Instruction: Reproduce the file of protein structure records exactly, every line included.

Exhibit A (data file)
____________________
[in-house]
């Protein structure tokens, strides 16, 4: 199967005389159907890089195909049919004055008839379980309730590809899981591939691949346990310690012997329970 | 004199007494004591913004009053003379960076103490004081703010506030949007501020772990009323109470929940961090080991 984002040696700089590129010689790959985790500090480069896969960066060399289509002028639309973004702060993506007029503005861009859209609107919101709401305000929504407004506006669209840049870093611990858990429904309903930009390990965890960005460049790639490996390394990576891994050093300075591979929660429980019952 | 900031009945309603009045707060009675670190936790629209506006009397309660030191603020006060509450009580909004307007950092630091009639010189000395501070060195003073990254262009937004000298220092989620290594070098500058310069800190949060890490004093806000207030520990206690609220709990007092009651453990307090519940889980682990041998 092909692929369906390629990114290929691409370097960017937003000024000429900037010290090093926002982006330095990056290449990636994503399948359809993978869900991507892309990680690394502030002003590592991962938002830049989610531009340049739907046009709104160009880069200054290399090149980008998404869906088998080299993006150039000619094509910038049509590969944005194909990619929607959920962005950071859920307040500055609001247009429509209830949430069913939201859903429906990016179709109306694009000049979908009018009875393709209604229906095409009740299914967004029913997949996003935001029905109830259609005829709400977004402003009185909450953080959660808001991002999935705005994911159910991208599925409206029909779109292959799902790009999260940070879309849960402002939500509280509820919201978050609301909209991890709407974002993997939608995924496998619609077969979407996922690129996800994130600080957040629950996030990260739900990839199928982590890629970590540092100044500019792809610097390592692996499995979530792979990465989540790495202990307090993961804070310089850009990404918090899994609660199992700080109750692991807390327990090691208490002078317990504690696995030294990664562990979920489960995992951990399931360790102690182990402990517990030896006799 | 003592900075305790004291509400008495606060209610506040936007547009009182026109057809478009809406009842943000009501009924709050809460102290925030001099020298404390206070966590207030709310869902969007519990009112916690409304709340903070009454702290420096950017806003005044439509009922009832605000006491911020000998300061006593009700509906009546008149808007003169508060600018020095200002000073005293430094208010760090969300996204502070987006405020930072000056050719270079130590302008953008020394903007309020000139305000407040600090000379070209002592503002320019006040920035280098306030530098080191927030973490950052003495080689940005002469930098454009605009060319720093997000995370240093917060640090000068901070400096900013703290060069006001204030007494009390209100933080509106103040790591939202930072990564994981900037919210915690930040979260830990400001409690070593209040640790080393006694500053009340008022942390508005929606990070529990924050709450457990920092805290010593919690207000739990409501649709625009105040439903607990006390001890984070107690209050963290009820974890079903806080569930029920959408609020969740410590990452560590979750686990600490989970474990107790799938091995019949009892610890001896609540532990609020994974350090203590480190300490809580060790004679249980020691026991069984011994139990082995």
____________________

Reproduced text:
[in-house]
């Protein structure tokens, strides 16, 4: 199967005389159907890089195909049919004055008839379980309730590809899981591939691949346990310690012997329970 | 004199007494004591913004009053003379960076103490004081703010506030949007501020772990009323109470929940961090080991 984002040696700089590129010689790959985790500090480069896969960066060399289509002028639309973004702060993506007029503005861009859209609107919101709401305000929504407004506006669209840049870093611990858990429904309903930009390990965890960005460049790639490996390394990576891994050093300075591979929660429980019952 | 900031009945309603009045707060009675670190936790629209506006009397309660030191603020006060509450009580909004307007950092630091009639010189000395501070060195003073990254262009937004000298220092989620290594070098500058310069800190949060890490004093806000207030520990206690609220709990007092009651453990307090519940889980682990041998 092909692929369906390629990114290929691409370097960017937003000024000429900037010290090093926002982006330095990056290449990636994503399948359809993978869900991507892309990680690394502030002003590592991962938002830049989610531009340049739907046009709104160009880069200054290399090149980008998404869906088998080299993006150039000619094509910038049509590969944005194909990619929607959920962005950071859920307040500055609001247009429509209830949430069913939201859903429906990016179709109306694009000049979908009018009875393709209604229906095409009740299914967004029913997949996003935001029905109830259609005829709400977004402003009185909450953080959660808001991002999935705005994911159910991208599925409206029909779109292959799902790009999260940070879309849960402002939500509280509820919201978050609301909209991890709407974002993997939608995924496998619609077969979407996922690129996800994130600080957040629950996030990260739900990839199928982590890629970590540092100044500019792809610097390592692996499995979530792979990465989540790495202990307090993961804070310089850009990404918090899994609660199992700080109750692991807390327990090691208490002078317990504690696995030294990664562990979920489960995992951990399931360790102690182990402990517990030896006799 | 003592900075305790004291509400008495606060209610506040936007547009009182026109057809478009809406009842943000009501009924709050809460102290925030001099020298404390206070966590207030709310869902969007519990009112916690409304709340903070009454702290420096950017806003005044439509009922009832605000006491911020000998300061006593009700509906009546008149808007003169508060600018020095200002000073005293430094208010760090969300996204502070987006405020930072000056050719270079130590302008953008020394903007309020000139305000407040600090000379070209002592503002320019006040920035280098306030530098080191927030973490950052003495080689940005002469930098454009605009060319720093997000995370240093917060640090000068901070400096900013703290060069006001204030007494009390209100933080509106103040790591939202930072990564994981900037919210915690930040979260830990400001409690070593209040640790080393006694500053009340008022942390508005929606990070529990924050709450457990920092805290010593919690207000739990409501649709625009105040439903607990006390001890984070107690209050963290009820974890079903806080569930029920959408609020969740410590990452560590979750686990600490989970474990107790799938091995019949009892610890001896609540532990609020994974350090203590480190300490809580060790004679249980020691026991069984011994139990082995």